**T**** he Main Challenge**

Using the numbers **3**, **4** and **5** just once each, and with + – × ÷ available, only FOUR of the numbers on the list below are possible to achieve. Which ones are they?

1 3 6 9 10 12 15 18 21 24 27 30

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**The 7puzzle Challenge**

The playing board of **the 7puzzle game** is a 7-by-7 grid containing 49 different numbers, ranging from **2 **up to **84**.

The 1st & 7th rows contain the following fourteen numbers:

2 4 9 11 14 15 22 24 27 30 40 70 72 77

Which multiple of 5, when subtracting 4 from it, becomes a square number?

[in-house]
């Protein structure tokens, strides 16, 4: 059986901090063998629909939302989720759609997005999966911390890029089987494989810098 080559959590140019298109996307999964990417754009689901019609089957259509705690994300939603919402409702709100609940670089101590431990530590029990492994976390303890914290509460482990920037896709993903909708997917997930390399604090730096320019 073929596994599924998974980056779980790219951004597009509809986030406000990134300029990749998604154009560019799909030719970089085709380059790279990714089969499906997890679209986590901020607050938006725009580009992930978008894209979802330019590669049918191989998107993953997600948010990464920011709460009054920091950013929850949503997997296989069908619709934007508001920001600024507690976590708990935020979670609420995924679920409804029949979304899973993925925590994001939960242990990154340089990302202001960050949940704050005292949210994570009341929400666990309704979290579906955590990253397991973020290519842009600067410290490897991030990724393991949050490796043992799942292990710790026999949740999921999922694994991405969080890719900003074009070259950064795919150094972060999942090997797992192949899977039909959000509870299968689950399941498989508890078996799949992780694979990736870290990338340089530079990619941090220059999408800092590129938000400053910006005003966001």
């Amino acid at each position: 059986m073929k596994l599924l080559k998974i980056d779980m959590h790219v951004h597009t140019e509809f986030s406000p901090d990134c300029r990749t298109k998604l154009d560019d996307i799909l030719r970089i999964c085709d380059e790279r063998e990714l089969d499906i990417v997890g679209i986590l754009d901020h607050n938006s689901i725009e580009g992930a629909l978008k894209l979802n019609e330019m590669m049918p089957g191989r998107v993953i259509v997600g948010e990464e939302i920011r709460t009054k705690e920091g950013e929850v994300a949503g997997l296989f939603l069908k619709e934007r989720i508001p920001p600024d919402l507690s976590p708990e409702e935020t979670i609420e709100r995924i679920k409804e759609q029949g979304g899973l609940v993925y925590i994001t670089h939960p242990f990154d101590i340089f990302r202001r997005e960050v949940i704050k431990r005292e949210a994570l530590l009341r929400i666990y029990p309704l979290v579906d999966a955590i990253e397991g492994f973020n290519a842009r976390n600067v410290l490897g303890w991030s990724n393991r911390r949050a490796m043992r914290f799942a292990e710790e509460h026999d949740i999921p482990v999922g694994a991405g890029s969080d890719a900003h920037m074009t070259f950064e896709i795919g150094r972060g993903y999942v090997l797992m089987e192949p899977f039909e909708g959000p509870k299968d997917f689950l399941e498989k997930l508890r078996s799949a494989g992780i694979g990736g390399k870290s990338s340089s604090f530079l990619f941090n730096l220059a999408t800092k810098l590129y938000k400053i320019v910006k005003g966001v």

**The Lagrange Challenge**

*Lagrange’s Four-Square Theorem* states that every positive integer can be made by adding up to four square numbers.

For example, **7** can be made by **2²+1²+1²+1²** (or 4+1+1+1).

There are SEVEN ways of making **125 **when using *Lagrange’s Theorem*. Can you find them?

**The Mathematically Possible Challenge**

Using **2**, **4** and **12 **once each, with + – × ÷ available, which TWO numbers is it possible to make from the list below?

2 3 5 7 11 13 17 19 23 29

#*PrimeNumbers*

**The Target Challenge**

Can you arrive at **125** by inserting **5**, **10**, **15** and **20** into the gaps on each line?

- ◯×◯+◯+◯ = 125
- ◯×◯–◯×◯ = 125
- ◯²–◯×(◯–◯) = 125
- (◯+◯)×(◯–◯) = 125
- ◯×◯+◯+double◯ = 125

**A****nswers **can be found **here**.

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